AHS Blog

Rhubarb Patches and Beach Peat: Kodiak’s Agricultural Heritage

Date Posted: July 1, 2013       Categories: 49 History

By Anjuli Grantham
Hoop houses have replaced Quonset huts as the most commonly sighted semi-circular structures in Kodiak these days, as gardeners have taken full advantage of USDA tax credits to promote food self-sufficiency. Now, one can eat fresh salad greens throughout the winter that were not shipped in a container van from Seattle. And although Kodiak gardeners are vaguely aware of the fact that people have been gardening in Kodiak for awhile, people are generally surprised to learn that Kodiak has what is likely the longest agricultural history in the state.

Gardens surround the homes at Afognak Village in this
turn-of-the-century photograph. Image courtesy Kodiak
Historical Society, P-503-10.

Ok- admittedly it was at the Three Saint Bay settlement on Kodiak Island that the first garden was planted, which was also the first Russian settlement in Alaska. These early fur traders attempted to plant barley, rye, and other crops that solidly failed. Yet, from this inauspicious beginning, Russian Orthodox missionaries carried seeds with them as they travelled and other Russians established gardens in the villages or forts where they were stationed. Further research is required to discover who it was that started using seaweed as a fertilizer in their garden beds, but to this day “beach peat” is the preferred locally available fertilizer in many parts of coastal Alaska. It was likely one of these early Orthodox missionaries.
In 1835, agriculture received an injection in the Russian colonies, and particularly in the Kodiak region, when the czar sanctioned the establishment of the colonial settler class. These were Russian-American Company employees that had started families in Alaska and had no desire, or little financial ability, to return to Russia at the end of their contracts. These individuals were given food, tools, and agricultural implements and sent to retiree villages that had been established on Spruce Island and Afognak Island within the Kodiak Archipelago and Ninilchik. It was hoped that these retirees would establish prosperous farming villages and that they would sell their produce to the RAC, mitigating some of the provisioning problems that forever haunted the colony. It worked to a small degree- families from Afognak Village sold potatoes, turnips, and rutabagas to the neighboring St. Paul (present day Kodiak) and even exported their produce to Sitka. By the end of the Russian era, the Kodiak district supplied more produce to feed the colonies than any other Alaskan district.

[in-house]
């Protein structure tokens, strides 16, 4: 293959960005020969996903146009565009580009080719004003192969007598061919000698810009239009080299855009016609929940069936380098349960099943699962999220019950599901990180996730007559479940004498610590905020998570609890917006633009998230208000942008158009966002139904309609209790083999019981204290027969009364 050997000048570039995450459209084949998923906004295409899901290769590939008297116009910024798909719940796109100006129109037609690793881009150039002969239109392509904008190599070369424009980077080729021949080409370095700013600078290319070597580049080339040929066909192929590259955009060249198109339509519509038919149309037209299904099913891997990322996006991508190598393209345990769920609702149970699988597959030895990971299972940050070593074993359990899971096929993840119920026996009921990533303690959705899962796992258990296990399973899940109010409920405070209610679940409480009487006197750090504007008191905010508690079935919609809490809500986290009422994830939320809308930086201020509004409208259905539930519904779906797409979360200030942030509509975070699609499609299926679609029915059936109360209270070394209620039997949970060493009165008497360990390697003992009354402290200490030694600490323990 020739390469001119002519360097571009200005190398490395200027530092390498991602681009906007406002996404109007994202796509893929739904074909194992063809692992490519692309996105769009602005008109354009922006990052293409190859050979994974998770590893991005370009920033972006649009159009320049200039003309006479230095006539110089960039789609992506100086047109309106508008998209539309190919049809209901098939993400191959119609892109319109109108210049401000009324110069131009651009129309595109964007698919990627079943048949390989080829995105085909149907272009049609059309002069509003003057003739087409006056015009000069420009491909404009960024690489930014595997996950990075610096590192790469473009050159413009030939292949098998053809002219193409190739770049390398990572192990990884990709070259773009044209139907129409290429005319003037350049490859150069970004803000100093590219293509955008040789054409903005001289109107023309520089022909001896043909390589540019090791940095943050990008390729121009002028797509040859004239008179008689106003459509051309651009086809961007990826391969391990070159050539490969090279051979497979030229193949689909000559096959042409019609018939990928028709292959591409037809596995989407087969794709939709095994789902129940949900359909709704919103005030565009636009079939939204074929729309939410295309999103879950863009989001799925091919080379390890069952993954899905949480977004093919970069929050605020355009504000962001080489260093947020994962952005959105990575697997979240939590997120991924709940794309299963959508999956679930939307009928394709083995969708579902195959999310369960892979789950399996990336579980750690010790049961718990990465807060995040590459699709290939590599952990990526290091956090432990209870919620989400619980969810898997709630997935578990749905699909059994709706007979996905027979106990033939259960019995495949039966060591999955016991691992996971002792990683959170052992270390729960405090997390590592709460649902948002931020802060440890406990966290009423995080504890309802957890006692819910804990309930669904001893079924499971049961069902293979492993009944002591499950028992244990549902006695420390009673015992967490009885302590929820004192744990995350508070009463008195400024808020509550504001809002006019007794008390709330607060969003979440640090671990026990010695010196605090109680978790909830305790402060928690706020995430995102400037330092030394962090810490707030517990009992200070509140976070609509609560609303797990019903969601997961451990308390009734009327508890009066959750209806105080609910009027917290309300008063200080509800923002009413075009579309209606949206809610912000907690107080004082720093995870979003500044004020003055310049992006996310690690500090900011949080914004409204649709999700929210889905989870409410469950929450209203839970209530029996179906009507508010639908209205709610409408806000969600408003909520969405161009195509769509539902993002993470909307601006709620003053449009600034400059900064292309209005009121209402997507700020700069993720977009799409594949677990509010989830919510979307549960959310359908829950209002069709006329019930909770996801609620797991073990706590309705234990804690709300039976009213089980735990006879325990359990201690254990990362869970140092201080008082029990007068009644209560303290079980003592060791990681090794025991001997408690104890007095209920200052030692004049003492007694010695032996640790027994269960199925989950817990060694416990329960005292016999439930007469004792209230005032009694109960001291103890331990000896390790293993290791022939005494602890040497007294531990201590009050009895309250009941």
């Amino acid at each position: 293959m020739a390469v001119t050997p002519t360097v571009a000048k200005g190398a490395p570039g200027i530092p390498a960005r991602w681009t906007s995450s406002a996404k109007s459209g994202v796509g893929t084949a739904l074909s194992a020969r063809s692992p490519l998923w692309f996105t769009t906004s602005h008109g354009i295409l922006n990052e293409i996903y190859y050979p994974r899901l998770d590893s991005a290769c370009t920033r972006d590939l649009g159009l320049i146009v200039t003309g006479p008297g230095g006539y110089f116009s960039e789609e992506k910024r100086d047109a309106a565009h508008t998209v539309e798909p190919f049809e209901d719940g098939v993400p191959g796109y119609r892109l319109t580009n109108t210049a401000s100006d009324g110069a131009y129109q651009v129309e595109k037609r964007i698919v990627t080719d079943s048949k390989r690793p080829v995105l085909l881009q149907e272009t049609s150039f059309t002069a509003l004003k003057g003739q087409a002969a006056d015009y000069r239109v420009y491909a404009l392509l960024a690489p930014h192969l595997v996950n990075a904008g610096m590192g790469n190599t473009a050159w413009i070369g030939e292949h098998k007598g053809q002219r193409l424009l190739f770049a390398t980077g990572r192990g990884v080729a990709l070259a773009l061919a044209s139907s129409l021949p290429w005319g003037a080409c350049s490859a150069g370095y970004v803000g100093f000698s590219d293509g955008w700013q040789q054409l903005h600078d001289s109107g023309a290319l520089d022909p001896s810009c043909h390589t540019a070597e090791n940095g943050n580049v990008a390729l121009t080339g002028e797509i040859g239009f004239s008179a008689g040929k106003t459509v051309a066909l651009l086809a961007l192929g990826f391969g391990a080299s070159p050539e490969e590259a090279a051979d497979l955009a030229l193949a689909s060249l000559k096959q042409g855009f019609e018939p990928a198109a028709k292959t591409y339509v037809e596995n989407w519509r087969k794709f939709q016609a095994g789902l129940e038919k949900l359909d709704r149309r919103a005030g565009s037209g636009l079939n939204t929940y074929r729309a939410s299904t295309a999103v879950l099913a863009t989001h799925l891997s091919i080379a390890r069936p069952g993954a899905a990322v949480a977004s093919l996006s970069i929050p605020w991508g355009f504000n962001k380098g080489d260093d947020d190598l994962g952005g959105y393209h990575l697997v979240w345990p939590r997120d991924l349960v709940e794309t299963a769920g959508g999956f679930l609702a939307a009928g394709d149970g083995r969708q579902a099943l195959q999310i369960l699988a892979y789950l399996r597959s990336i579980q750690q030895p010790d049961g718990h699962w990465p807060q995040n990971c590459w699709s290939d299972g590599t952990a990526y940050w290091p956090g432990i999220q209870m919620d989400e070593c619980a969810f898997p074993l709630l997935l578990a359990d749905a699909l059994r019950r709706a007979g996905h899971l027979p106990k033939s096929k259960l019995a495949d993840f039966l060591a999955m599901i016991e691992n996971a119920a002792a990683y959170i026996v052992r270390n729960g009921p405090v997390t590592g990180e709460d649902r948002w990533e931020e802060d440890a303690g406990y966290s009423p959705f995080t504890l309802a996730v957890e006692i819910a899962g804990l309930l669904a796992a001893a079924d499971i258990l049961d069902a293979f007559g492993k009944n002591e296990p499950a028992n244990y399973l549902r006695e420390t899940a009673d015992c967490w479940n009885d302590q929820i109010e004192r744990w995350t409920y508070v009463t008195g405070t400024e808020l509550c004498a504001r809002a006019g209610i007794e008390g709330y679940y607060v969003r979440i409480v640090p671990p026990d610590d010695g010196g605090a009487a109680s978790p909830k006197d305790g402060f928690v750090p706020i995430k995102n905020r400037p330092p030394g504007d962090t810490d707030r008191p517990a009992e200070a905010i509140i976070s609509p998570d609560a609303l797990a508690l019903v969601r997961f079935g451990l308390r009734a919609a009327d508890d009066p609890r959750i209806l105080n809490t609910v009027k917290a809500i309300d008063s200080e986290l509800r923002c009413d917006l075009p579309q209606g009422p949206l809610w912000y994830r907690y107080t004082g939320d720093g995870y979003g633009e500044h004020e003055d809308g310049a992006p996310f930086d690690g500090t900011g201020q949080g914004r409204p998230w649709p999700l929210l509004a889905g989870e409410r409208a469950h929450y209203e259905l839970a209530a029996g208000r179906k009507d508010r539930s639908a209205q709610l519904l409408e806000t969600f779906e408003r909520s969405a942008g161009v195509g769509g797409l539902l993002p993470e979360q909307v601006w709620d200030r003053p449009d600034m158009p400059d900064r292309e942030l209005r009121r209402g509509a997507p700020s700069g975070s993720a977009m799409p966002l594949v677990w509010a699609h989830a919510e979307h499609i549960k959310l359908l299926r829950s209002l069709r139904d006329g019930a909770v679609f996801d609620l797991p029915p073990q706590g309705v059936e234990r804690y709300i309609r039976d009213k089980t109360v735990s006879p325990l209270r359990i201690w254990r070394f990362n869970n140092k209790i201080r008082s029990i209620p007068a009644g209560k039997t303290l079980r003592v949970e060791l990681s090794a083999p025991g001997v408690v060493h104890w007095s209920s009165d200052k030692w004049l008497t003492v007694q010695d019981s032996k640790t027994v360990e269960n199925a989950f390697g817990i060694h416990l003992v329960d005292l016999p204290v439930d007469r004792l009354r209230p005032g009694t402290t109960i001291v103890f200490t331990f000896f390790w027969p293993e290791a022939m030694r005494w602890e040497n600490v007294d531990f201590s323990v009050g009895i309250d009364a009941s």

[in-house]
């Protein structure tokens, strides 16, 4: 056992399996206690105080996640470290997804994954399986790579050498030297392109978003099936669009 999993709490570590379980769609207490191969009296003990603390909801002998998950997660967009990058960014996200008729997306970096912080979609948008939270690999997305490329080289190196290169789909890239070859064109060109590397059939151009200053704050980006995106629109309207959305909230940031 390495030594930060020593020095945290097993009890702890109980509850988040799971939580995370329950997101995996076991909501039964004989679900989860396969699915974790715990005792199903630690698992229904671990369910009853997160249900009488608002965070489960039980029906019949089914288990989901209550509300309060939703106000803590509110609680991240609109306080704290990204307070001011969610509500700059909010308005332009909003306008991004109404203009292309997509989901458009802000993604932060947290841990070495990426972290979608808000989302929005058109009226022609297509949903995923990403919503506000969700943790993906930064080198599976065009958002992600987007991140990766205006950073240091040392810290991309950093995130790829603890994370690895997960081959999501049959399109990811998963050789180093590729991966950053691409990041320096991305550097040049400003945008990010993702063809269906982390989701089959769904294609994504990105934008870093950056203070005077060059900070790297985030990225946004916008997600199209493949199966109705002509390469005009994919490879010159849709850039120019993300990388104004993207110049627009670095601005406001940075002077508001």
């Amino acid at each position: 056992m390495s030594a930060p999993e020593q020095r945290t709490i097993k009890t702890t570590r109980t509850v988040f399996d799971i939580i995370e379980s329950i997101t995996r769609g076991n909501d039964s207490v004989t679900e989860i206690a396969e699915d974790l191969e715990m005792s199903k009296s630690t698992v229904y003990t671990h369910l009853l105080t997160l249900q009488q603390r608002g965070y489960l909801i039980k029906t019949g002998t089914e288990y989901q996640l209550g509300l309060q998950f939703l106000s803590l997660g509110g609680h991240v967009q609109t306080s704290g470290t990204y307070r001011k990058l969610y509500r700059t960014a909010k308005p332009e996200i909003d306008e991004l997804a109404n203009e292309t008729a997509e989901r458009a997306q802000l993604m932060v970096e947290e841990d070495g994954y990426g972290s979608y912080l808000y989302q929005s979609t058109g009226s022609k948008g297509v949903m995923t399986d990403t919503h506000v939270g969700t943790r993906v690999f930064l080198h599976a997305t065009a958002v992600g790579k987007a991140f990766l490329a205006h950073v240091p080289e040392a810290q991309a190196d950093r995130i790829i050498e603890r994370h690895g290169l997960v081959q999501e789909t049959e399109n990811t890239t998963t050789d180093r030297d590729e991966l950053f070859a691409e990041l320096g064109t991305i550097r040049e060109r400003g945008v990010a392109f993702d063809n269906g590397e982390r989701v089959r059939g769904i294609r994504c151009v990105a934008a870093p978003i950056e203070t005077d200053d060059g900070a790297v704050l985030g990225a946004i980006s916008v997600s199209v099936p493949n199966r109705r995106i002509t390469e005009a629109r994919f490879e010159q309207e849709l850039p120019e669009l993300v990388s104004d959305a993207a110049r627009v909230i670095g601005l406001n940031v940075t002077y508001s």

In the earliest years of American ownership of Alaska, Afognak was regarded as the agricultural hub of the territory. In 1886, Henry Elliott claimed that Afognak Village had more acreage under cultivation than all the rest of Alaska, noting that potatoes, turnips, cabbages and radishes were under cultivation. He also noted the cows, chickens, and domesticated ducks that roamed the village. Outside visitors to Afognak nearly always commented upon the gardens, noting the use of seaweed as fertilizer. Recently I feasted on a Kodiak specialty, a salmon pie known as pirok, with a family who has roots in Afognak. It is no wonder that their family’s version of the dish includes grated rutabaga, carrots, and cabbage.

Local gardeners dig their patches out from underneath Novarupta’s
volcanic ash in 1912. Image courtesy Kodiak Historical Society, P-386-41.

Kodiak continued to be known for its agricultural prowess prior to the 1912 eruption at Katmai, which buried the island with several feet of ash. After the three days of ash fall, residents quickly got out their shovels and spades and excavated their garden plots, attempting to salvage the new potato shoots and rhubarb plants. To this day, gardeners who plant directly in the dirt instead of a raised bed will have plenty of Katmai ash to contend with.
Heirloom varietals of rhubarb, raspberries, and strawberries still take root in Kodiak today, although potatoes and other root crops have proven more elusive to locate for this novice gardener. Yet, I am more than content with my pirok and rhubarb crisp, feasting on locally grown produce and locally grown history at the same time.